An Israeli group focused on Holocaust restitution says hundreds of works currently hanging in Israeli museums may have been the products of Nazi looting.

Hashava, The Company for Location and Restitution of Holocaust Victims’ Assets, made the allegation ahead of a meeting Thursday with the Israel Museum, which said it strictly rejects the idea that any of its art might have been seized from Jewish victims in World War II.

“Thanks to the different processes undertaken by the Israel Museum, many art works have been returned to their owners since the year 2000,” read a statement from the Israel Museum.

However, Hashava argued the Jewish state has not done enough in the area of returning Nazi-looted pieces to Holocaust survivors and their descendants, which has seen a large movement in Europe.

“While other countries are making active efforts and are investing their money–including publishing databases and research, implementing registration, locating and cataloging information in archives, conducting campaigns to locate the owners–in Israel no systematic and adequate effort is actually being carried out by the museums to locate the owners and their heirs of the artworks,” the group said in a statement.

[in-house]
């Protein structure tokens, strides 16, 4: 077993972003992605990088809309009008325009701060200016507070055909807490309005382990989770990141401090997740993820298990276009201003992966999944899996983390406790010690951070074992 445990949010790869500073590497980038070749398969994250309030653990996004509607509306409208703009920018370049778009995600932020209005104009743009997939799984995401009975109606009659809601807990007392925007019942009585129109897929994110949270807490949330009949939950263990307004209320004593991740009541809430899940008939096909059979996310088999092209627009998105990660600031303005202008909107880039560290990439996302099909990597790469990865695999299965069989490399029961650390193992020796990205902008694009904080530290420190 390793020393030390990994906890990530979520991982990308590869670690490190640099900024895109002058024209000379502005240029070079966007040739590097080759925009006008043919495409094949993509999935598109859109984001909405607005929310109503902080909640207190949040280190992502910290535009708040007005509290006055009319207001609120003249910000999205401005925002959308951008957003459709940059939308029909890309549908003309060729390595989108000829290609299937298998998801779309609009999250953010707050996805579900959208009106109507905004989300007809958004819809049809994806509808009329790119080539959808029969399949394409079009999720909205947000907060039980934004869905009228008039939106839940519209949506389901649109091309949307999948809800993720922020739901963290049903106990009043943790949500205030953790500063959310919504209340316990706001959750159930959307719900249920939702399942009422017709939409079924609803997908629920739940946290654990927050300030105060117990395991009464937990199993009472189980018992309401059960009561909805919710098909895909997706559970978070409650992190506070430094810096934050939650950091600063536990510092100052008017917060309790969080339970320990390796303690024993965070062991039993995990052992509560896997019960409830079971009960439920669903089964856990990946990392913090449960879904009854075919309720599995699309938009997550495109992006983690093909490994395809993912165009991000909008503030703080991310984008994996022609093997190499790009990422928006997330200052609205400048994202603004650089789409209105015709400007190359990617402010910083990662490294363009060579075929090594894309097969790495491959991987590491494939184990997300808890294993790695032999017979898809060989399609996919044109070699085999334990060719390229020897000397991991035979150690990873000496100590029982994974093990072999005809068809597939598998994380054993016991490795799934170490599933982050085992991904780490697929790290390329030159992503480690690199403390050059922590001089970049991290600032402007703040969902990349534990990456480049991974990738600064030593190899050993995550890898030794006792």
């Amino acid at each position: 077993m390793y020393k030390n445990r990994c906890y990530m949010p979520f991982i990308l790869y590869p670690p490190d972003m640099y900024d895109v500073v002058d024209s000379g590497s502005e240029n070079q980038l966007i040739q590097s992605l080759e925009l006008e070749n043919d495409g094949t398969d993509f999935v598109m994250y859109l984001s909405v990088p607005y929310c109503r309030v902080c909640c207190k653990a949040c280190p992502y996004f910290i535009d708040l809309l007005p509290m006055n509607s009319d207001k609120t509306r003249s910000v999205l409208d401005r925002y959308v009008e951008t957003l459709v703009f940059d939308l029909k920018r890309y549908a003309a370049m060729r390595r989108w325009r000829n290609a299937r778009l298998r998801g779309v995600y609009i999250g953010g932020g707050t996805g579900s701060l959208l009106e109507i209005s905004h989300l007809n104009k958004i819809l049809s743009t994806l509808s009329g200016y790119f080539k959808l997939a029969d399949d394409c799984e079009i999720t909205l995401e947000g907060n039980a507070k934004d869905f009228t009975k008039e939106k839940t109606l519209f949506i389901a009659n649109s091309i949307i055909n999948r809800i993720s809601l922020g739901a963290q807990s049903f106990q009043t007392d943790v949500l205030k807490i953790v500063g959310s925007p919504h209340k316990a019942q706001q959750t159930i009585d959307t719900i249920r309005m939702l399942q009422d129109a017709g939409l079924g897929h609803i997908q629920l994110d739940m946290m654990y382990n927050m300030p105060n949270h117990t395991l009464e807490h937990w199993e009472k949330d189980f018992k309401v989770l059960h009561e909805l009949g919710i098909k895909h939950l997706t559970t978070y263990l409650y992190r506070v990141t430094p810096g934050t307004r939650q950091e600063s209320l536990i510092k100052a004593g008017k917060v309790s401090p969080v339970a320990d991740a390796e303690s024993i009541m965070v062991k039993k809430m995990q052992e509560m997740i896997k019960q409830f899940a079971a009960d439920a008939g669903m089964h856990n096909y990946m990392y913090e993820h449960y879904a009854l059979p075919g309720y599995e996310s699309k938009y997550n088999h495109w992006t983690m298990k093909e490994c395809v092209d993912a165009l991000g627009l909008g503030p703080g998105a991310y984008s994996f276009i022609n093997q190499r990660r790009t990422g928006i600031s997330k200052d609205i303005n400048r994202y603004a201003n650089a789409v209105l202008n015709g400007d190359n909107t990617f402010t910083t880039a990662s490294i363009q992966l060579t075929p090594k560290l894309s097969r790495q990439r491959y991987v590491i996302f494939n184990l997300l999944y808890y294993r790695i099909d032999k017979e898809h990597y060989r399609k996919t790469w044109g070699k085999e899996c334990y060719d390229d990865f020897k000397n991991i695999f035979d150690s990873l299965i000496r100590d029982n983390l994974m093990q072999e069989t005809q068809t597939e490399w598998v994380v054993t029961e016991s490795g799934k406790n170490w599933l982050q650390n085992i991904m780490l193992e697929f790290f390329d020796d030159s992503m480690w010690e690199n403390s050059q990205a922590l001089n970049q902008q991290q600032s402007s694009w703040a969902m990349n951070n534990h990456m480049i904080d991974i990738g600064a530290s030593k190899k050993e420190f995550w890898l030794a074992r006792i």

Hashava added that many works stolen by the Nazis and uncovered by Allied forces were sent to Israel after the war, landing in the hands of officials, not original owners.

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